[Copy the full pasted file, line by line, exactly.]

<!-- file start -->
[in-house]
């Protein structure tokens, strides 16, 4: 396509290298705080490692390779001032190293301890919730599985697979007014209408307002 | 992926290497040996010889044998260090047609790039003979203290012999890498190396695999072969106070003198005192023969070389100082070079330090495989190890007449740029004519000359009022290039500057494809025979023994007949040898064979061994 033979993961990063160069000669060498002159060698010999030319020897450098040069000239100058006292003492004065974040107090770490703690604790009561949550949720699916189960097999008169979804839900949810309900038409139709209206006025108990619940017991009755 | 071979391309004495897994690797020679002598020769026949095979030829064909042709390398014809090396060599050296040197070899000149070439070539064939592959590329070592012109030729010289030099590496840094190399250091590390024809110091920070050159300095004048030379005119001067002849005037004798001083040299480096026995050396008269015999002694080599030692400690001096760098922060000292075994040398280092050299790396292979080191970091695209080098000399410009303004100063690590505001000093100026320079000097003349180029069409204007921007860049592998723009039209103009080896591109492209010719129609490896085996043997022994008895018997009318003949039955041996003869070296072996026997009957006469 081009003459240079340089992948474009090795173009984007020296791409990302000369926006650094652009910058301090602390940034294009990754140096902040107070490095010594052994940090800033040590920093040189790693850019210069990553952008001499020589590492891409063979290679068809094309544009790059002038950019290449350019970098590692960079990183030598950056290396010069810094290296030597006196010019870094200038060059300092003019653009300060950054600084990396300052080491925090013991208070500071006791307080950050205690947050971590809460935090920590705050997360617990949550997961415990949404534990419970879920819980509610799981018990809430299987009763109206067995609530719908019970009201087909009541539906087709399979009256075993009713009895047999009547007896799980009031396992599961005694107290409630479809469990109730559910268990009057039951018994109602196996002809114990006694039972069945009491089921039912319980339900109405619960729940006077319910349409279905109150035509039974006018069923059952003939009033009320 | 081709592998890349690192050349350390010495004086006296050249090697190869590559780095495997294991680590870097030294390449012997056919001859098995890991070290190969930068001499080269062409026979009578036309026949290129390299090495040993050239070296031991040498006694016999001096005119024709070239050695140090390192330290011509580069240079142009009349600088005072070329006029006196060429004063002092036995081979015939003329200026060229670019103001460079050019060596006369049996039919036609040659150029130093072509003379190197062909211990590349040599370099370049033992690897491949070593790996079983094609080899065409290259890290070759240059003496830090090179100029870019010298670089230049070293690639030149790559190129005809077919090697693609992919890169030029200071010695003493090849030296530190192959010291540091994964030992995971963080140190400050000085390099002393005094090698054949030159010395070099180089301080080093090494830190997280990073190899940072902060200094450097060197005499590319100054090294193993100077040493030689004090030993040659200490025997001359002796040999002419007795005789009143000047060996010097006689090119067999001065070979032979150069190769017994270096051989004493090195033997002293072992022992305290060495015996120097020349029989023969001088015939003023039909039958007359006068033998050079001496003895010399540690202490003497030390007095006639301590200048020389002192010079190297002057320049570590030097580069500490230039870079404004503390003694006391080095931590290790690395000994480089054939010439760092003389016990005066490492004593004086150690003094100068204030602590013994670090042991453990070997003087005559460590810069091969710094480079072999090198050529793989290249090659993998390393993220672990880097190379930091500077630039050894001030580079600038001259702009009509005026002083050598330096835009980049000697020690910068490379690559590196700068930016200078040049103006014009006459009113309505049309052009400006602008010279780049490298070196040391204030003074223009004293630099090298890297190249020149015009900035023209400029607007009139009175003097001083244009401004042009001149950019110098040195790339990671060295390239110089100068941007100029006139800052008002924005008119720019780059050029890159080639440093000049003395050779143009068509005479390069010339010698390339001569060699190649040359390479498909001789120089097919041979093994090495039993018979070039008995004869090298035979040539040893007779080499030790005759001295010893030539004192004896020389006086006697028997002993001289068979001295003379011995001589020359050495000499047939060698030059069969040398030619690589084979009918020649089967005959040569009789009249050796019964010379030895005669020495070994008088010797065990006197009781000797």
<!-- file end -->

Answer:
[in-house]
């Protein structure tokens, strides 16, 4: 396509290298705080490692390779001032190293301890919730599985697979007014209408307002 | 992926290497040996010889044998260090047609790039003979203290012999890498190396695999072969106070003198005192023969070389100082070079330090495989190890007449740029004519000359009022290039500057494809025979023994007949040898064979061994 033979993961990063160069000669060498002159060698010999030319020897450098040069000239100058006292003492004065974040107090770490703690604790009561949550949720699916189960097999008169979804839900949810309900038409139709209206006025108990619940017991009755 | 071979391309004495897994690797020679002598020769026949095979030829064909042709390398014809090396060599050296040197070899000149070439070539064939592959590329070592012109030729010289030099590496840094190399250091590390024809110091920070050159300095004048030379005119001067002849005037004798001083040299480096026995050396008269015999002694080599030692400690001096760098922060000292075994040398280092050299790396292979080191970091695209080098000399410009303004100063690590505001000093100026320079000097003349180029069409204007921007860049592998723009039209103009080896591109492209010719129609490896085996043997022994008895018997009318003949039955041996003869070296072996026997009957006469 081009003459240079340089992948474009090795173009984007020296791409990302000369926006650094652009910058301090602390940034294009990754140096902040107070490095010594052994940090800033040590920093040189790693850019210069990553952008001499020589590492891409063979290679068809094309544009790059002038950019290449350019970098590692960079990183030598950056290396010069810094290296030597006196010019870094200038060059300092003019653009300060950054600084990396300052080491925090013991208070500071006791307080950050205690947050971590809460935090920590705050997360617990949550997961415990949404534990419970879920819980509610799981018990809430299987009763109206067995609530719908019970009201087909009541539906087709399979009256075993009713009895047999009547007896799980009031396992599961005694107290409630479809469990109730559910268990009057039951018994109602196996002809114990006694039972069945009491089921039912319980339900109405619960729940006077319910349409279905109150035509039974006018069923059952003939009033009320 | 081709592998890349690192050349350390010495004086006296050249090697190869590559780095495997294991680590870097030294390449012997056919001859098995890991070290190969930068001499080269062409026979009578036309026949290129390299090495040993050239070296031991040498006694016999001096005119024709070239050695140090390192330290011509580069240079142009009349600088005072070329006029006196060429004063002092036995081979015939003329200026060229670019103001460079050019060596006369049996039919036609040659150029130093072509003379190197062909211990590349040599370099370049033992690897491949070593790996079983094609080899065409290259890290070759240059003496830090090179100029870019010298670089230049070293690639030149790559190129005809077919090697693609992919890169030029200071010695003493090849030296530190192959010291540091994964030992995971963080140190400050000085390099002393005094090698054949030159010395070099180089301080080093090494830190997280990073190899940072902060200094450097060197005499590319100054090294193993100077040493030689004090030993040659200490025997001359002796040999002419007795005789009143000047060996010097006689090119067999001065070979032979150069190769017994270096051989004493090195033997002293072992022992305290060495015996120097020349029989023969001088015939003023039909039958007359006068033998050079001496003895010399540690202490003497030390007095006639301590200048020389002192010079190297002057320049570590030097580069500490230039870079404004503390003694006391080095931590290790690395000994480089054939010439760092003389016990005066490492004593004086150690003094100068204030602590013994670090042991453990070997003087005559460590810069091969710094480079072999090198050529793989290249090659993998390393993220672990880097190379930091500077630039050894001030580079600038001259702009009509005026002083050598330096835009980049000697020690910068490379690559590196700068930016200078040049103006014009006459009113309505049309052009400006602008010279780049490298070196040391204030003074223009004293630099090298890297190249020149015009900035023209400029607007009139009175003097001083244009401004042009001149950019110098040195790339990671060295390239110089100068941007100029006139800052008002924005008119720019780059050029890159080639440093000049003395050779143009068509005479390069010339010698390339001569060699190649040359390479498909001789120089097919041979093994090495039993018979070039008995004869090298035979040539040893007779080499030790005759001295010893030539004192004896020389006086006697028997002993001289068979001295003379011995001589020359050495000499047939060698030059069969040398030619690589084979009918020649089967005959040569009789009249050796019964010379030895005669020495070994008088010797065990006197009781000797």